Occasionally as time permits, KUCW may air ABC network programs whenever KTVX is unable to in the event of extended breaking news coverage. The station also broadcasts NBC programming that the network’s local affiliate, KSL-TV (channel 5), declines to air. The owner of that station, Bonneville International, is part of the media division of The Church of Jesus Christ of Latter-day Saints. A socially conservative religious organization, the LDS Church is known to decline to air some of NBC's programming including the single-season sitcom The New Normal, the drama Hannibal and the short-lived series Coupling. From September 1995 to September 2013, KUCW also broadcast Saturday Night Live as KSL elected to run its popular local sports discussion and highlight program, SportsBeat Saturday, in the program's 10:30 p.m. timeslot instead; KSL began carrying SNL that fall.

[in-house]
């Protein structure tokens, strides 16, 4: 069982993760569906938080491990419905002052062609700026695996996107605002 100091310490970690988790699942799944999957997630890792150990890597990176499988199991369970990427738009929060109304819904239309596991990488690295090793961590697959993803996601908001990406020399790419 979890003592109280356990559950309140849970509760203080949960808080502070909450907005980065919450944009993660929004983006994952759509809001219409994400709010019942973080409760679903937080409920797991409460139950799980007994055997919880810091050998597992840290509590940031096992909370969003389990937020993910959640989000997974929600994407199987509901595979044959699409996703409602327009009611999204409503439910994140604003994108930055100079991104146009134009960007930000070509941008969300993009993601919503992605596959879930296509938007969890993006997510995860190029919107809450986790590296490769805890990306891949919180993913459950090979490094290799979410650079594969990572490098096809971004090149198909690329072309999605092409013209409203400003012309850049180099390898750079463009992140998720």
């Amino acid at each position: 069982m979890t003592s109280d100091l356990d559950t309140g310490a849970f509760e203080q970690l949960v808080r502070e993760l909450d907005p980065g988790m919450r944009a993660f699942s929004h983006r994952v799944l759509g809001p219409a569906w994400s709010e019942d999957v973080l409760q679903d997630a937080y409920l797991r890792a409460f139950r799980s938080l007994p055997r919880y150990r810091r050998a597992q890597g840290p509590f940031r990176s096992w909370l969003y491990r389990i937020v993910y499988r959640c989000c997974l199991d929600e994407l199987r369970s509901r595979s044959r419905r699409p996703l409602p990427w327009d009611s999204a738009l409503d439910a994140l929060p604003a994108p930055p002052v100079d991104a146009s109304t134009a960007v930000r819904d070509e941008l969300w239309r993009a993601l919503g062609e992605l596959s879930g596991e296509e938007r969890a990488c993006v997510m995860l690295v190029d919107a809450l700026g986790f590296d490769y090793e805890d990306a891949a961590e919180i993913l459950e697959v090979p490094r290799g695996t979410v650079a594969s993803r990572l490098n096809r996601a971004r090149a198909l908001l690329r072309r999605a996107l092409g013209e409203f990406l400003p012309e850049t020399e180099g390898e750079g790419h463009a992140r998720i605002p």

KTVX began producing a two-hour extension of its weekday morning newscast Good Morning Utah (airing from 7 to 9 a.m.) and a half-hour 9 p.m. newscast for KUCW in September 2010. In addition, on September 7, KUCW began airing a local entertainment program each weekday morning at 9 a.m. called The Daily Dish (which has since been moved to KTVX and has now been converted into an hour-long midday newscast at 11:00 a.m.). The 9 p.m. newscast ended on December 9, 2011 due to low ratings. followed by the morning newscast's cancellation in 2012. A new 9 p.m. newscast, 9 at 9, launched on April 22, 2013; this newscast airs for 9½ minutes, with the remainder of the hour filled by two episodes of Two and a Half Men.